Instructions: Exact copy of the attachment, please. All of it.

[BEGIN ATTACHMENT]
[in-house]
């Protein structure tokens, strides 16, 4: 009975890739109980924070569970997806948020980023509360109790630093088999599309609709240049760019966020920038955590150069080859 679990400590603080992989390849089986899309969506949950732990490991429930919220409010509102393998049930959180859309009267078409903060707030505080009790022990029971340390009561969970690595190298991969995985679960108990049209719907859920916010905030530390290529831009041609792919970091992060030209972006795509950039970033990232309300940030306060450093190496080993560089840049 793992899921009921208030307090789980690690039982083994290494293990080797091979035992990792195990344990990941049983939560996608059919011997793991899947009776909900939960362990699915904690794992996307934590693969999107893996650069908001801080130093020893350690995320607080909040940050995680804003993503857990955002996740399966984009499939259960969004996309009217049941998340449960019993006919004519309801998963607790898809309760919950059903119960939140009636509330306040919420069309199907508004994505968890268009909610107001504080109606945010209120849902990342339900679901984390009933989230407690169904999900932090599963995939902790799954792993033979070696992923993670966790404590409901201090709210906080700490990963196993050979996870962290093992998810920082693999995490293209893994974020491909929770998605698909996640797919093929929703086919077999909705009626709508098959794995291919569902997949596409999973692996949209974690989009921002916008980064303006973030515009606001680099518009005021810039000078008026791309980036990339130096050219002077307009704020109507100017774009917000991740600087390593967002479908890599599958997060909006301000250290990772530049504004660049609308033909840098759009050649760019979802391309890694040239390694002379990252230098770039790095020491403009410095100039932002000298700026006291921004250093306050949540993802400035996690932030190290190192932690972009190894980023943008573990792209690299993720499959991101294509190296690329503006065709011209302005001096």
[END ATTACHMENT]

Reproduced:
[in-house]
């Protein structure tokens, strides 16, 4: 009975890739109980924070569970997806948020980023509360109790630093088999599309609709240049760019966020920038955590150069080859 679990400590603080992989390849089986899309969506949950732990490991429930919220409010509102393998049930959180859309009267078409903060707030505080009790022990029971340390009561969970690595190298991969995985679960108990049209719907859920916010905030530390290529831009041609792919970091992060030209972006795509950039970033990232309300940030306060450093190496080993560089840049 793992899921009921208030307090789980690690039982083994290494293990080797091979035992990792195990344990990941049983939560996608059919011997793991899947009776909900939960362990699915904690794992996307934590693969999107893996650069908001801080130093020893350690995320607080909040940050995680804003993503857990955002996740399966984009499939259960969004996309009217049941998340449960019993006919004519309801998963607790898809309760919950059903119960939140009636509330306040919420069309199907508004994505968890268009909610107001504080109606945010209120849902990342339900679901984390009933989230407690169904999900932090599963995939902790799954792993033979070696992923993670966790404590409901201090709210906080700490990963196993050979996870962290093992998810920082693999995490293209893994974020491909929770998605698909996640797919093929929703086919077999909705009626709508098959794995291919569902997949596409999973692996949209974690989009921002916008980064303006973030515009606001680099518009005021810039000078008026791309980036990339130096050219002077307009704020109507100017774009917000991740600087390593967002479908890599599958997060909006301000250290990772530049504004660049609308033909840098759009050649760019979802391309890694040239390694002379990252230098770039790095020491403009410095100039932002000298700026006291921004250093306050949540993802400035996690932030190290190192932690972009190894980023943008573990792209690299993720499959991101294509190296690329503006065709011209302005001096």